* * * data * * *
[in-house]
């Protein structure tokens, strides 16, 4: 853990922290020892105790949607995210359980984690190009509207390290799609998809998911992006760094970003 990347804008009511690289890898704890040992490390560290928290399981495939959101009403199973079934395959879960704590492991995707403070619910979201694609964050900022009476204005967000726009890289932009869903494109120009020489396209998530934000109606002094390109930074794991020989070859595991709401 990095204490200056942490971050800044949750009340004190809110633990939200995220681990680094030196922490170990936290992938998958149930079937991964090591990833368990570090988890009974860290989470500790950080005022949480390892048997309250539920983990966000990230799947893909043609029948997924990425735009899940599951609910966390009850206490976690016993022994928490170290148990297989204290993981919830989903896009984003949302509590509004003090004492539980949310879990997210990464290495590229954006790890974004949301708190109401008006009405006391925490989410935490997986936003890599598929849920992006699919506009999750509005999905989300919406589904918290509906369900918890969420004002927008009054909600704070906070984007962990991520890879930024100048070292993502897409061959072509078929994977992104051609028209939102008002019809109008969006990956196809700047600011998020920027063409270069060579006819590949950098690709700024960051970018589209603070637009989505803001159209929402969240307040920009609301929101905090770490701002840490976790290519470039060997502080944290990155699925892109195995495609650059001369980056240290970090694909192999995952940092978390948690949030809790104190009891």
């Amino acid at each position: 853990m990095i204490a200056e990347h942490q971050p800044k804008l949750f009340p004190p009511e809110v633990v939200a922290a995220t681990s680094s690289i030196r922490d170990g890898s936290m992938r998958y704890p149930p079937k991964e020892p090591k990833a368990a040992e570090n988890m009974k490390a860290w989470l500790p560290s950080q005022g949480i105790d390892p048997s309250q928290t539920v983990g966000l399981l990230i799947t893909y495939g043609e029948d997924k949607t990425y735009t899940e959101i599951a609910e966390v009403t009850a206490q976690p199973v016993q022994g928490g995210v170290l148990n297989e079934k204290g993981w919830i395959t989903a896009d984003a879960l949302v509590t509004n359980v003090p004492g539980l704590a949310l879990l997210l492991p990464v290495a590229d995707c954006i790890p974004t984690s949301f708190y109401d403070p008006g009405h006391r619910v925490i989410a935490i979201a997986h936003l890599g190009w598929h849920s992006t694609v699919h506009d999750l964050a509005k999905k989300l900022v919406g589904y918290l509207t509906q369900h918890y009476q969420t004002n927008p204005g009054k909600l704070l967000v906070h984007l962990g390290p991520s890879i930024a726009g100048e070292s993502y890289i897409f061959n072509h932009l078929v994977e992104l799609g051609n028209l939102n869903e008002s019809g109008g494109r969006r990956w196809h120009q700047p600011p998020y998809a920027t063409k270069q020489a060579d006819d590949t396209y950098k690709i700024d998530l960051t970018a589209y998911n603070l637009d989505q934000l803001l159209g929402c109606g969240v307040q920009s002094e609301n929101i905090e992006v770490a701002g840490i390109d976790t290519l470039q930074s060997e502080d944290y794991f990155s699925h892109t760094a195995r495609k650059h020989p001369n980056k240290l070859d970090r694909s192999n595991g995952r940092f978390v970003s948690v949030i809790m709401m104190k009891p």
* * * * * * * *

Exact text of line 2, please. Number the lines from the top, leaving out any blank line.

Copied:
């Protein structure tokens, strides 16, 4: 853990922290020892105790949607995210359980984690190009509207390290799609998809998911992006760094970003 990347804008009511690289890898704890040992490390560290928290399981495939959101009403199973079934395959879960704590492991995707403070619910979201694609964050900022009476204005967000726009890289932009869903494109120009020489396209998530934000109606002094390109930074794991020989070859595991709401 990095204490200056942490971050800044949750009340004190809110633990939200995220681990680094030196922490170990936290992938998958149930079937991964090591990833368990570090988890009974860290989470500790950080005022949480390892048997309250539920983990966000990230799947893909043609029948997924990425735009899940599951609910966390009850206490976690016993022994928490170290148990297989204290993981919830989903896009984003949302509590509004003090004492539980949310879990997210990464290495590229954006790890974004949301708190109401008006009405006391925490989410935490997986936003890599598929849920992006699919506009999750509005999905989300919406589904918290509906369900918890969420004002927008009054909600704070906070984007962990991520890879930024100048070292993502897409061959072509078929994977992104051609028209939102008002019809109008969006990956196809700047600011998020920027063409270069060579006819590949950098690709700024960051970018589209603070637009989505803001159209929402969240307040920009609301929101905090770490701002840490976790290519470039060997502080944290990155699925892109195995495609650059001369980056240290970090694909192999995952940092978390948690949030809790104190009891």